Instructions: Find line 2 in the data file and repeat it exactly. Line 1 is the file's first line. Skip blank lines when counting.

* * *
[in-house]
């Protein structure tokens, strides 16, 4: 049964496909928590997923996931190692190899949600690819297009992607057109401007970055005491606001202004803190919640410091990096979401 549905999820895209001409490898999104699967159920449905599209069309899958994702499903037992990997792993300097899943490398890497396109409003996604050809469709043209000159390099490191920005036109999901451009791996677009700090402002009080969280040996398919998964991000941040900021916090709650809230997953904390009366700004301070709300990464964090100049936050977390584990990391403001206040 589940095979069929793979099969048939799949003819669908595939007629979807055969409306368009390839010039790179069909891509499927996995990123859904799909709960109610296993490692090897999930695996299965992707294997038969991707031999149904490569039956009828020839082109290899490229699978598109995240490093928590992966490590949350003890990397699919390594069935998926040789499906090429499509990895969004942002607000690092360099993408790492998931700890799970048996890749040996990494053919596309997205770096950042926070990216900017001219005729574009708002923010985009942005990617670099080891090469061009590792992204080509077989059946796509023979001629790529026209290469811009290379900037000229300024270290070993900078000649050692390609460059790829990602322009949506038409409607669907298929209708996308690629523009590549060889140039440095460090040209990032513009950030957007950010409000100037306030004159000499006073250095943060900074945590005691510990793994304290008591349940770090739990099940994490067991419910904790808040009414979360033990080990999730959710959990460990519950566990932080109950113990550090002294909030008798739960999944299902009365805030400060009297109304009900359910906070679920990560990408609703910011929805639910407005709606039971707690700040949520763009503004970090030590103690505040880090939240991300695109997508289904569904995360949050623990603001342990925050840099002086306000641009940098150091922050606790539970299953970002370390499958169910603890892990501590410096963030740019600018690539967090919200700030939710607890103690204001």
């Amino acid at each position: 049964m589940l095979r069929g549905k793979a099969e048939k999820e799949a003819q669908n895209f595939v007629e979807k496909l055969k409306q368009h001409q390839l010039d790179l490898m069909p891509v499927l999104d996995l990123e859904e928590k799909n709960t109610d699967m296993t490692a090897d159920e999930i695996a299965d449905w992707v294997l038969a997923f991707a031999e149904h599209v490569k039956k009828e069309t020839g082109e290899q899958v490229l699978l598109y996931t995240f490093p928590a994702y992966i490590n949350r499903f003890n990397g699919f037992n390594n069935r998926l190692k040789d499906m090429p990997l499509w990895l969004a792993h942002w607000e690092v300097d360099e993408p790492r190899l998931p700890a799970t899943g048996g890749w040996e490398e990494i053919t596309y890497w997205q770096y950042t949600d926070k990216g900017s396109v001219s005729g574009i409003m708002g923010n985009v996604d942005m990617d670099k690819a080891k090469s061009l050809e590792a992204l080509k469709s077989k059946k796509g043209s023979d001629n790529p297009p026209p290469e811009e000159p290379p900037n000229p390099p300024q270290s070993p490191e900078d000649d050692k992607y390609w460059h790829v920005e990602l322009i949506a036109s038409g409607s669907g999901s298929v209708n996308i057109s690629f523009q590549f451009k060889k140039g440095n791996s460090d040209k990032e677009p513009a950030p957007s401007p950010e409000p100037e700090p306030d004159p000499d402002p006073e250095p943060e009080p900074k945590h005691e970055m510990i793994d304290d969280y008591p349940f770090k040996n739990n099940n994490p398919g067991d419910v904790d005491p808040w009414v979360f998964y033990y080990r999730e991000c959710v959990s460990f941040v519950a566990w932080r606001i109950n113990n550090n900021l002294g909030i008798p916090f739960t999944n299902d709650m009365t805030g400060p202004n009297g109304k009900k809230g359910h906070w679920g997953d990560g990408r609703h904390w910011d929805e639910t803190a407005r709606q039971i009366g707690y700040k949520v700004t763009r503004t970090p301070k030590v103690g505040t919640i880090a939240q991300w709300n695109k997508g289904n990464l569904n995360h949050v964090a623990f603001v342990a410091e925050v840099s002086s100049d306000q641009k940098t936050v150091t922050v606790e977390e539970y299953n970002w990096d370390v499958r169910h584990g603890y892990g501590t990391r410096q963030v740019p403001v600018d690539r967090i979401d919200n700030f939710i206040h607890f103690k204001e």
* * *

């Protein structure tokens, strides 16, 4: 049964496909928590997923996931190692190899949600690819297009992607057109401007970055005491606001202004803190919640410091990096979401 549905999820895209001409490898999104699967159920449905599209069309899958994702499903037992990997792993300097899943490398890497396109409003996604050809469709043209000159390099490191920005036109999901451009791996677009700090402002009080969280040996398919998964991000941040900021916090709650809230997953904390009366700004301070709300990464964090100049936050977390584990990391403001206040 589940095979069929793979099969048939799949003819669908595939007629979807055969409306368009390839010039790179069909891509499927996995990123859904799909709960109610296993490692090897999930695996299965992707294997038969991707031999149904490569039956009828020839082109290899490229699978598109995240490093928590992966490590949350003890990397699919390594069935998926040789499906090429499509990895969004942002607000690092360099993408790492998931700890799970048996890749040996990494053919596309997205770096950042926070990216900017001219005729574009708002923010985009942005990617670099080891090469061009590792992204080509077989059946796509023979001629790529026209290469811009290379900037000229300024270290070993900078000649050692390609460059790829990602322009949506038409409607669907298929209708996308690629523009590549060889140039440095460090040209990032513009950030957007950010409000100037306030004159000499006073250095943060900074945590005691510990793994304290008591349940770090739990099940994490067991419910904790808040009414979360033990080990999730959710959990460990519950566990932080109950113990550090002294909030008798739960999944299902009365805030400060009297109304009900359910906070679920990560990408609703910011929805639910407005709606039971707690700040949520763009503004970090030590103690505040880090939240991300695109997508289904569904995360949050623990603001342990925050840099002086306000641009940098150091922050606790539970299953970002370390499958169910603890892990501590410096963030740019600018690539967090919200700030939710607890103690204001």